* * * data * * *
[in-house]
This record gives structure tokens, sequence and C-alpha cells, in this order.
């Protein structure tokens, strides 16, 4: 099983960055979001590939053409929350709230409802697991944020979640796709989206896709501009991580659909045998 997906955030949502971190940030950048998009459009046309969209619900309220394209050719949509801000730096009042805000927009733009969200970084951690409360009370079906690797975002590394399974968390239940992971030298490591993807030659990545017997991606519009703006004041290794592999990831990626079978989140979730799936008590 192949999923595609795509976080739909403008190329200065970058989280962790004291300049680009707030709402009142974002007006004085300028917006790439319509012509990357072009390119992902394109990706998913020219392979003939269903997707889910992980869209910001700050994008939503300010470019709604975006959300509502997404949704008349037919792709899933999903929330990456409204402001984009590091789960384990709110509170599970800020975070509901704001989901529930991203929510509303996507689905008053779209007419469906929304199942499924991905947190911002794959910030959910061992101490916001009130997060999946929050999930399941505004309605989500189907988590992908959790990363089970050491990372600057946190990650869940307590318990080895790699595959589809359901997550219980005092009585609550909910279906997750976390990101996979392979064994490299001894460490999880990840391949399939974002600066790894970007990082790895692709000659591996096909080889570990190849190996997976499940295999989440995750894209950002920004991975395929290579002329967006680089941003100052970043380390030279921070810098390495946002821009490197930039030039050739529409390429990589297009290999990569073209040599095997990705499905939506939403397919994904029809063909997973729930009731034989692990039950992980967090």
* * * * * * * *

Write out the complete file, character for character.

[in-house]
This record gives structure tokens, sequence and C-alpha cells, in this order.
């Protein structure tokens, strides 16, 4: 099983960055979001590939053409929350709230409802697991944020979640796709989206896709501009991580659909045998 997906955030949502971190940030950048998009459009046309969209619900309220394209050719949509801000730096009042805000927009733009969200970084951690409360009370079906690797975002590394399974968390239940992971030298490591993807030659990545017997991606519009703006004041290794592999990831990626079978989140979730799936008590 192949999923595609795509976080739909403008190329200065970058989280962790004291300049680009707030709402009142974002007006004085300028917006790439319509012509990357072009390119992902394109990706998913020219392979003939269903997707889910992980869209910001700050994008939503300010470019709604975006959300509502997404949704008349037919792709899933999903929330990456409204402001984009590091789960384990709110509170599970800020975070509901704001989901529930991203929510509303996507689905008053779209007419469906929304199942499924991905947190911002794959910030959910061992101490916001009130997060999946929050999930399941505004309605989500189907988590992908959790990363089970050491990372600057946190990650869940307590318990080895790699595959589809359901997550219980005092009585609550909910279906997750976390990101996979392979064994490299001894460490999880990840391949399939974002600066790894970007990082790895692709000659591996096909080889570990190849190996997976499940295999989440995750894209950002920004991975395929290579002329967006680089941003100052970043380390030279921070810098390495946002821009490197930039030039050739529409390429990589297009290999990569073209040599095997990705499905939506939403397919994904029809063909997973729930009731034989692990039950992980967090």